What is that? It is exactly what it sounds like. Coal companies set-up explosives around the tops of mountains and literally blow these areas away to expose coal deposits under the surface.
Obviously the result of this style of mining is the complete destruction of entire eco-systems and natural resources in return for easier access to coal.
There is also a serious human cost associated with mountaintop removal. A study performed by the Eastern Kentucky University found that children in Letcher County, Kentucky suffer from an alarmingly high rate of nausea, diarrhea, vomitting and shortness of breath. The study connected these ailments to sedimentation and disolved minerals that have drained from mine sites into nearby streams. The study also found that long-term effects may include liver, kidney and spleen failure, as well as bone damage and cancers of the digestive track.
In addition to these health ailments, mountaintop removal coal mining also undermines the ecosystems' ability to naturally control flood waters and mud flows so that many towns have been seriously damaged by severe mudslides and flooding.
Last summer, the Natural Resources Defense Council (NRDC) brought some Bank of America executives out to areas of Appalachia to see the impact of mountaintop removal coal mining. Bank of America has done business with several coal companies who participate in this destructive process and the company has also issued loans to such companies. NRDC was hoping an educational campaign might encourage Bank of America to limit loans to these coal companies.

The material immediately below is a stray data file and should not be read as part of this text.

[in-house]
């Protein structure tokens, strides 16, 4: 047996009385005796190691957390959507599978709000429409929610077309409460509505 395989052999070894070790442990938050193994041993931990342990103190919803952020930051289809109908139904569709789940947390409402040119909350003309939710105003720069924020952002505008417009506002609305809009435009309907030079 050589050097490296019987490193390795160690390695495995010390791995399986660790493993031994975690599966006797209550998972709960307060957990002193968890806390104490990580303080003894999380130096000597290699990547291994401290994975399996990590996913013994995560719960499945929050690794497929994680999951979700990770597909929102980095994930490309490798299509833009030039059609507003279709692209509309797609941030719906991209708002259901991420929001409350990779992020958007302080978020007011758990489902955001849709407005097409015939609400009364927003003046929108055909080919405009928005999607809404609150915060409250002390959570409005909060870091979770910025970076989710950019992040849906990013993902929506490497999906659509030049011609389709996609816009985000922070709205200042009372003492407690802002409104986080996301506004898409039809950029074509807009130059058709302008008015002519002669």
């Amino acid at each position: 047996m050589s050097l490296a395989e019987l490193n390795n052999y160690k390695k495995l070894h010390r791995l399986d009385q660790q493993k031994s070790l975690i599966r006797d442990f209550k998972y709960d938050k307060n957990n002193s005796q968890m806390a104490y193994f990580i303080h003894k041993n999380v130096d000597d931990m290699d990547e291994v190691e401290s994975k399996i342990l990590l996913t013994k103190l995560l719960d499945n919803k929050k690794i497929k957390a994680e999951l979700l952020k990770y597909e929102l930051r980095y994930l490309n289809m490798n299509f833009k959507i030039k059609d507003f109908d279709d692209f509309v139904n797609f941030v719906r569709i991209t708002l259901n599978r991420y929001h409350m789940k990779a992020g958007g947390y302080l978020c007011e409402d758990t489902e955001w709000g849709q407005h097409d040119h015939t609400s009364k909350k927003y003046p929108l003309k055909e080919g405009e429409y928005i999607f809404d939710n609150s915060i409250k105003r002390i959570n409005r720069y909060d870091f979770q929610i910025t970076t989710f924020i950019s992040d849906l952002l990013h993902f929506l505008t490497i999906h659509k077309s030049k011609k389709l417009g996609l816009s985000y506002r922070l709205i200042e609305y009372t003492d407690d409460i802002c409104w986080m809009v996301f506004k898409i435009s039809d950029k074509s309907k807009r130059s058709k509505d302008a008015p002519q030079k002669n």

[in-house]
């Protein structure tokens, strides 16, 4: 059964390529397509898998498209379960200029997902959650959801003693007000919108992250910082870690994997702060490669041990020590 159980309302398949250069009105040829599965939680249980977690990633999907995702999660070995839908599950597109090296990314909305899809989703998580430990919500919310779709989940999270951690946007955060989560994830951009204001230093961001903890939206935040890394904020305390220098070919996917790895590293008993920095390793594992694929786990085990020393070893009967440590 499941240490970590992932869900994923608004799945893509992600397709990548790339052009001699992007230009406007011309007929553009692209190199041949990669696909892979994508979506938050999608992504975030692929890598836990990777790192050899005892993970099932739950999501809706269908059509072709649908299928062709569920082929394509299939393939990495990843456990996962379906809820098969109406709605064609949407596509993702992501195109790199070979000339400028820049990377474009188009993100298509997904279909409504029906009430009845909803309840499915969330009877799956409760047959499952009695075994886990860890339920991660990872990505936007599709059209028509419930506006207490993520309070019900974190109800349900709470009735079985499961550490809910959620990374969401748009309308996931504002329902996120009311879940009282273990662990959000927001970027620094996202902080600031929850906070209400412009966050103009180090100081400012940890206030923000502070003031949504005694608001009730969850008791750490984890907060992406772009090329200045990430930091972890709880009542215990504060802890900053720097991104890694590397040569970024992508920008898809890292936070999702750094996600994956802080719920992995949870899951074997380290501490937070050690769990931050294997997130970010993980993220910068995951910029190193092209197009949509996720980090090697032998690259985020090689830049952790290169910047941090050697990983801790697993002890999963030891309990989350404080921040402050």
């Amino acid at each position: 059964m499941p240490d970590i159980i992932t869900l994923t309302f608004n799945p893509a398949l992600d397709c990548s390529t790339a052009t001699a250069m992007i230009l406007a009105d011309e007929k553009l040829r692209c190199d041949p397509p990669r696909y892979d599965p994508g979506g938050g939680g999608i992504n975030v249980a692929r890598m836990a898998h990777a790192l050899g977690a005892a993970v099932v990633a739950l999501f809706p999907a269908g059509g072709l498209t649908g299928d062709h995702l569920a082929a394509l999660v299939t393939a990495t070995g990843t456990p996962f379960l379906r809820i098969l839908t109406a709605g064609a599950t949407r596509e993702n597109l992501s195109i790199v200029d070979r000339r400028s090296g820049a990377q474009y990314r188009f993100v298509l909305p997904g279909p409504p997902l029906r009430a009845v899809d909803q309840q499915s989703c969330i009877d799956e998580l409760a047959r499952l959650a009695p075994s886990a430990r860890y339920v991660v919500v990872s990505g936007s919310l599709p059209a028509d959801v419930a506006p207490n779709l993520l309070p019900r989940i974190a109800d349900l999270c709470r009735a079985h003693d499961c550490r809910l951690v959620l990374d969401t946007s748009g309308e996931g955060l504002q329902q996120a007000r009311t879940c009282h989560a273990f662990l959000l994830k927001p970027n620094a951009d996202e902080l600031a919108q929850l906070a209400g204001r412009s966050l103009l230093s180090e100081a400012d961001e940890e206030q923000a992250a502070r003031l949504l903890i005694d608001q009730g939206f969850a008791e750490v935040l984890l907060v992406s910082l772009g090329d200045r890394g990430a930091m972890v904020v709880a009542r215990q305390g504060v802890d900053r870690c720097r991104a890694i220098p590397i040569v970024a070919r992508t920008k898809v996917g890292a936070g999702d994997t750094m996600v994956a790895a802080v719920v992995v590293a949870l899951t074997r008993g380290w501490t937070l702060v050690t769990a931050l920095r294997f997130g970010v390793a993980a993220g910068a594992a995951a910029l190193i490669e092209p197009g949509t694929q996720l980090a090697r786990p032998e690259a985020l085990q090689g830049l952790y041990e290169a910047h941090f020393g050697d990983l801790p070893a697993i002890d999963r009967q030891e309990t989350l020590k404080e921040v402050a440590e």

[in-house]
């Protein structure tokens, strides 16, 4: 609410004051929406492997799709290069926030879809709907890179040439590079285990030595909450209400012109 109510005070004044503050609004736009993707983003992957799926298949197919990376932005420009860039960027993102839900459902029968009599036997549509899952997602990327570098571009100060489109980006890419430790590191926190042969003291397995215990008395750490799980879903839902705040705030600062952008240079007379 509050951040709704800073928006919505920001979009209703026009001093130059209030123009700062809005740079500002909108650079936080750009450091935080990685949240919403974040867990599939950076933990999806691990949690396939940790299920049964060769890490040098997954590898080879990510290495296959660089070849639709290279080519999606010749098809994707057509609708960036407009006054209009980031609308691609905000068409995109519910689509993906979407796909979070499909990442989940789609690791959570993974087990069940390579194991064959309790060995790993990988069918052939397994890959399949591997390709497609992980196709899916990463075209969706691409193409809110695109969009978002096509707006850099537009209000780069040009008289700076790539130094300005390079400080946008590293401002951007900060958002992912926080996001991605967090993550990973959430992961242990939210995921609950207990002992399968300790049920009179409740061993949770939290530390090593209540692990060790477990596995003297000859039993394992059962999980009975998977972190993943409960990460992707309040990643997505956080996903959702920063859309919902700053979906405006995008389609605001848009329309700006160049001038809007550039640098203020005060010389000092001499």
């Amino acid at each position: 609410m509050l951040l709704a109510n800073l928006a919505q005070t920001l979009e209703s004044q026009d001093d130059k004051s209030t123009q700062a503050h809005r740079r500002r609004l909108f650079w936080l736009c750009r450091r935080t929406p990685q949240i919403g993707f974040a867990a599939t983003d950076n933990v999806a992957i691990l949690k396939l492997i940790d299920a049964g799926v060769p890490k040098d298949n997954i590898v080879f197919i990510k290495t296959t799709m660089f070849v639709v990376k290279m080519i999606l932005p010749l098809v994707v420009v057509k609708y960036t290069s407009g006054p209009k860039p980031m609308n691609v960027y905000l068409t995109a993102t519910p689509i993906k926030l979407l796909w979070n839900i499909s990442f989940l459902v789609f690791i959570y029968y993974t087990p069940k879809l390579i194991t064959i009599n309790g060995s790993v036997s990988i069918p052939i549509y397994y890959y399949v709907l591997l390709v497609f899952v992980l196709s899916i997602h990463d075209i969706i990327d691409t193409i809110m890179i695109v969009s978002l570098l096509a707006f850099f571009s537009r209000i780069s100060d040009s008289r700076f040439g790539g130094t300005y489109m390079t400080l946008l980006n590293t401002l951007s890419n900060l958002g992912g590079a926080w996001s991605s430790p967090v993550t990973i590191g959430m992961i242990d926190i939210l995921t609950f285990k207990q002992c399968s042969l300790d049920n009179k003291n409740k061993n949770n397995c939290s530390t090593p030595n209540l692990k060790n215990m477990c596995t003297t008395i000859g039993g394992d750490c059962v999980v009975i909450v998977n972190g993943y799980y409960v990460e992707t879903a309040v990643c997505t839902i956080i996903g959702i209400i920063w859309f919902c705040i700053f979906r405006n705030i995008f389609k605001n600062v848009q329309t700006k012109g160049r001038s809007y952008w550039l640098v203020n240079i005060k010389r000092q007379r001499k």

On December 3rd, Bank of America changed its policy with regard to companies that utilize mountaintop removal coal mining. Their new policy states...
Bank of America is particularly concerned about surface mining conducted through mountain top removal in locations such as central Appalachia. We therefore will phase out financing of companies whose predominant method of extracting coal is through mountain top removal. While we acknowledge that surface mining is economically efficient and creates jobs, it can be conducted in a way that minimizes environmental impacts in certain geographies.
NRDC has praised Bank of America for making this change and it encourages other banks to follow suit. It's not a perfect policy, but a step in the right direction.
To read about the new Bank of America policy, click HERE.
To read about mountaintop removal coal mining, click HERE.